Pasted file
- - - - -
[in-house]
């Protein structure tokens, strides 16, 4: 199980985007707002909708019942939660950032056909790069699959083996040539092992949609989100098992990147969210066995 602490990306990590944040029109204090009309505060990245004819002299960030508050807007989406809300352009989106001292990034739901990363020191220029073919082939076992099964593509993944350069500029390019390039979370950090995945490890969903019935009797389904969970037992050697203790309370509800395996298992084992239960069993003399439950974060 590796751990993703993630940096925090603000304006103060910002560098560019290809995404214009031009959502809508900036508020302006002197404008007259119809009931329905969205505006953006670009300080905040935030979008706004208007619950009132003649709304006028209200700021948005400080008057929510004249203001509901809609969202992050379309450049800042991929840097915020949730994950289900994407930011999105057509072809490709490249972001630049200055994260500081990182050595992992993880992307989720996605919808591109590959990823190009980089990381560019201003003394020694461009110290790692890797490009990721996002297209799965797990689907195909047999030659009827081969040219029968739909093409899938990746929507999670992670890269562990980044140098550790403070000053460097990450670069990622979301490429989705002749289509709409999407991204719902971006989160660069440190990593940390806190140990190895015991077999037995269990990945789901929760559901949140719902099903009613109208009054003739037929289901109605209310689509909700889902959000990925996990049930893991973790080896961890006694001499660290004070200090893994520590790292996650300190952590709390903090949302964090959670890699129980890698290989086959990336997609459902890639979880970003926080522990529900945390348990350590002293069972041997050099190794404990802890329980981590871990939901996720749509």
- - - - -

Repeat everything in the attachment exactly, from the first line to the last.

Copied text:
[in-house]
């Protein structure tokens, strides 16, 4: 199980985007707002909708019942939660950032056909790069699959083996040539092992949609989100098992990147969210066995 602490990306990590944040029109204090009309505060990245004819002299960030508050807007989406809300352009989106001292990034739901990363020191220029073919082939076992099964593509993944350069500029390019390039979370950090995945490890969903019935009797389904969970037992050697203790309370509800395996298992084992239960069993003399439950974060 590796751990993703993630940096925090603000304006103060910002560098560019290809995404214009031009959502809508900036508020302006002197404008007259119809009931329905969205505006953006670009300080905040935030979008706004208007619950009132003649709304006028209200700021948005400080008057929510004249203001509901809609969202992050379309450049800042991929840097915020949730994950289900994407930011999105057509072809490709490249972001630049200055994260500081990182050595992992993880992307989720996605919808591109590959990823190009980089990381560019201003003394020694461009110290790692890797490009990721996002297209799965797990689907195909047999030659009827081969040219029968739909093409899938990746929507999670992670890269562990980044140098550790403070000053460097990450670069990622979301490429989705002749289509709409999407991204719902971006989160660069440190990593940390806190140990190895015991077999037995269990990945789901929760559901949140719902099903009613109208009054003739037929289901109605209310689509909700889902959000990925996990049930893991973790080896961890006694001499660290004070200090893994520590790292996650300190952590709390903090949302964090959670890699129980890698290989086959990336997609459902890639979880970003926080522990529900945390348990350590002293069972041997050099190794404990802890329980981590871990939901996720749509």